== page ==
As VP of global privacy, Husna Grimes heads up Permutive’s global efforts to lead the publishing and marketing industries into the responsible web. She leads...Read more
Over the past couple of decades, bad data practices have resulted in consumers losing trust in the digital advertising industry.
According to a study conducted by Harris Poll on behalf of Permutive in July, 74% of consumers are concerned about brands being able to view and track their online behaviour to target them with advertising and 75% of consumers would not be comfortable purchasing from a brand that has poor data ethics.
At present, regulators and browsers empower consumers to make more informed decisions about how their data is used in advertising. The big problem for advertisers is that, with more choice, many people are exercising that opportunity to opt out of advertising altogether.
From a regulatory point of view, this issue has been building for years, but it’s now reached a crisis point for digital advertisers.
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In the EU, for example, when users are given the choice to “Reject All” advertising companies handling their data, 55% are already choosing to do so. This impacts all digital advertising and the adtech that supports it, whether targeted via the open web, YouTube, retail media or CTV.
Even the much-discussed and delayed deprecation of third-party cookies on Chrome is an increasingly moot point as only 30% of the open web can be addressed today. You read that correctly: between cookie-blocked environments and users hitting “reject all” or disabling cookies themselves, advertisers are already unable to reach 70% of the open web via third-party cookies.
In recent years, programmatic buying has pushed consumers into the app ecosystem, only for Apple to introduce a tracking opt-out via ATT. In response, 80% of users are opting out of app tracking, negatively impacting ad revenues, including those of tech giants like Meta. Likewise, as email matching on first-party data gained popularity, Apple provided privacy controls via Hide My Email, helping to make ID workarounds unsustainable.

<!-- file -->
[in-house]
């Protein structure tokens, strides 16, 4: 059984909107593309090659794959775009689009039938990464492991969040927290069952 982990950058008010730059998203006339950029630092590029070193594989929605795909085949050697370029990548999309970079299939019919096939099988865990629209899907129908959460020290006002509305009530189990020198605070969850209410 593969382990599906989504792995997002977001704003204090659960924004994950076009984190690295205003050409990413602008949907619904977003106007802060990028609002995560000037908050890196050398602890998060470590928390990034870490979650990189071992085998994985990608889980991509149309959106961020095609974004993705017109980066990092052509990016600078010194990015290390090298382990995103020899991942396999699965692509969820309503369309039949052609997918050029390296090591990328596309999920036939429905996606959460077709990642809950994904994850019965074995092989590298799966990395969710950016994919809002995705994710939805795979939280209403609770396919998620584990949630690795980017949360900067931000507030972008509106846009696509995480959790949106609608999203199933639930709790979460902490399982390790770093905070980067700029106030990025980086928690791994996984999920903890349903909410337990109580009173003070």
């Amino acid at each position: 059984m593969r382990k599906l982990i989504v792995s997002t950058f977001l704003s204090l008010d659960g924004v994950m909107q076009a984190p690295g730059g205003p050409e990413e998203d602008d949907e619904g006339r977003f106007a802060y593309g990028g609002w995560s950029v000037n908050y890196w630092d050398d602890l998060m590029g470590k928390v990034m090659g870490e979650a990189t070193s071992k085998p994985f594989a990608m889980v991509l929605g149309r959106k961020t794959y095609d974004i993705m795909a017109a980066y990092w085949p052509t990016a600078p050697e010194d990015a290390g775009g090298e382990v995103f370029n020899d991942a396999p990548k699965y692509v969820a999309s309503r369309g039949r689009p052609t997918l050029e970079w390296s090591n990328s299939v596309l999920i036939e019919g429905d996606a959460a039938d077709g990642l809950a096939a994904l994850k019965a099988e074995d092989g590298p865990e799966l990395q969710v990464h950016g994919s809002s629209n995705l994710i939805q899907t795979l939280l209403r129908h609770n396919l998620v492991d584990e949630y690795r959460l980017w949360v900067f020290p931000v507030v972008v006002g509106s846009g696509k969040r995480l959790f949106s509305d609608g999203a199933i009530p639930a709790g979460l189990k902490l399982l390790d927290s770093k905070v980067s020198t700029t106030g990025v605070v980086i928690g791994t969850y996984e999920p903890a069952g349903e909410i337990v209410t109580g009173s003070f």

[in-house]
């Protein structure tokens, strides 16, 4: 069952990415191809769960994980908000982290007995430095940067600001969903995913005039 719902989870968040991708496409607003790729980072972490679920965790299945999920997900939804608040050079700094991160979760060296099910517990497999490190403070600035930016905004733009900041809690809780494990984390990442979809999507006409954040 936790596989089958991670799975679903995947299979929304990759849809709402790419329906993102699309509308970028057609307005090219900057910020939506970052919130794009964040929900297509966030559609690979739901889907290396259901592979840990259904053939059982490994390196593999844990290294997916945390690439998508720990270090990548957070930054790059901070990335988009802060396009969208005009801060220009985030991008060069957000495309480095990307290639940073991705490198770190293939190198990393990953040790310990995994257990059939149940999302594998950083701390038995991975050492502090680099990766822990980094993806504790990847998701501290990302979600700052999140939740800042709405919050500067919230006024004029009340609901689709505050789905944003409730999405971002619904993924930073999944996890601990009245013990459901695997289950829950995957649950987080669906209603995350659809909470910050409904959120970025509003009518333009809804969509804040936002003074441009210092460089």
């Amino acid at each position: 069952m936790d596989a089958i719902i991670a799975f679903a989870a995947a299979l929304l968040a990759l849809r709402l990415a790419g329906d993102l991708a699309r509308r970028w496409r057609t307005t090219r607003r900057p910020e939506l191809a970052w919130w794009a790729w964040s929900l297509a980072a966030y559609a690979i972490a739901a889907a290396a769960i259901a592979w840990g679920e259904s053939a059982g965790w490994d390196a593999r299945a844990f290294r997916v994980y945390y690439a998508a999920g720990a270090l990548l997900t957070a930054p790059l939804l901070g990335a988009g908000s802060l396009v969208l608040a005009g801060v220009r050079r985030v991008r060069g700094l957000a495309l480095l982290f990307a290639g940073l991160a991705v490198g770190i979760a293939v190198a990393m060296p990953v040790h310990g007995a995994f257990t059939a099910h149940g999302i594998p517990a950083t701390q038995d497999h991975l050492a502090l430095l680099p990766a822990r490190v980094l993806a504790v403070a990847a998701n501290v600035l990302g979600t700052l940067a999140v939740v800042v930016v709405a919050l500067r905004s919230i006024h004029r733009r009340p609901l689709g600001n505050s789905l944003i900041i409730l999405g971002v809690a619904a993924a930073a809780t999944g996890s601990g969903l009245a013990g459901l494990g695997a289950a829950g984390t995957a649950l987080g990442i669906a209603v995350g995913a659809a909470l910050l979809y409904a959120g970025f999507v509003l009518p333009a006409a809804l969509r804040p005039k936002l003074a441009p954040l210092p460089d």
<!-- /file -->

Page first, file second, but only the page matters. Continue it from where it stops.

So, what’s next? If more and more consumers choose to put themselves beyond the reach of targeted advertising, how can the digital ad industry survive? What do consumers need to see from brands, publishers and technologies to restore trust in the digital ecosystem?
A Centralised Role
Reduced addressability means the industry needs a new way of buying and selling media — one that puts consumer privacy at the forefront, while still driving revenue for advertisers and publishers. This will require a shift to first-party, consented data.
Publishers have a wealth of first-party data and contextual insights about their audiences.
For advertisers looking to understand who to target, publishers know the interests of their subscribers — e.g. the behaviours they exhibit, how long they spend on their sites, how many times they visit those sites, and how user browsing habits change over time. Publishers are also able to continuously build deeper, more up-to-date profiles on consumers via subscriptions or event registrations. They can even sort them into anonymised “cohorts” for responsible targeting purposes.
A more direct relationship between the buy-side and sell-side of digital advertising will be a crucial element in restoring consumers’ trust.
A 2020 ISBA Programmatic Supply Chain Study revealed that, on average, for 15 advertisers to buy media across 12 publishers, sensitive user information is passed through 300 adtech supply chains. By working more collaboratively with publishers, advertisers can reduce the number of parties involved and decrease the risk of data leaks and further erosion of consumer trust. In this environment, adtech becomes an enabler of this collaboration, rather than an intermediary.
Brands can also combine their first-party data with publishers’ deeper insights and audience cohorts to provide scale and reach while maintaining their relevance to consumers and without compromising their privacy.
Marketing strategies based on consented first-party publisher data will go a long way toward responsible ad spend, particularly during challenging economic times and restoring consumer trust in the digital marketing industry. Now more than ever, advertisers, publishers and adtech providers need to work with — and not against — consumer choice.